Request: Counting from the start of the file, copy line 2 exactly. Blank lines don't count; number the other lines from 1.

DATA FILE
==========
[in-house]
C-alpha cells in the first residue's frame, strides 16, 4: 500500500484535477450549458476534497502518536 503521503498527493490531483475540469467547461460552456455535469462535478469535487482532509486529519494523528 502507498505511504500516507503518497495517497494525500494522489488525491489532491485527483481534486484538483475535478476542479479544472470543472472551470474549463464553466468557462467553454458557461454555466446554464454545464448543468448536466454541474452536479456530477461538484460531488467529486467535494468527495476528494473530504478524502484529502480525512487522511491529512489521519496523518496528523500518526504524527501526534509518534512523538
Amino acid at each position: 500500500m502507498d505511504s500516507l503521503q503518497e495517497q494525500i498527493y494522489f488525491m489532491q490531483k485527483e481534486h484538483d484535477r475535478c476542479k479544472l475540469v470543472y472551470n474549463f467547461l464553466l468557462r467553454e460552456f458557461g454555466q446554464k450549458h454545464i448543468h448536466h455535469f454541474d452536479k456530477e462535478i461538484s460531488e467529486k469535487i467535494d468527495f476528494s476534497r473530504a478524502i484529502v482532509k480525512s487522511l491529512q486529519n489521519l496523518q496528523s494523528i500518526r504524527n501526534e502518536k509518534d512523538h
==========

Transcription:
C-alpha cells in the first residue's frame, strides 16, 4: 500500500484535477450549458476534497502518536 503521503498527493490531483475540469467547461460552456455535469462535478469535487482532509486529519494523528 502507498505511504500516507503518497495517497494525500494522489488525491489532491485527483481534486484538483475535478476542479479544472470543472472551470474549463464553466468557462467553454458557461454555466446554464454545464448543468448536466454541474452536479456530477461538484460531488467529486467535494468527495476528494473530504478524502484529502480525512487522511491529512489521519496523518496528523500518526504524527501526534509518534512523538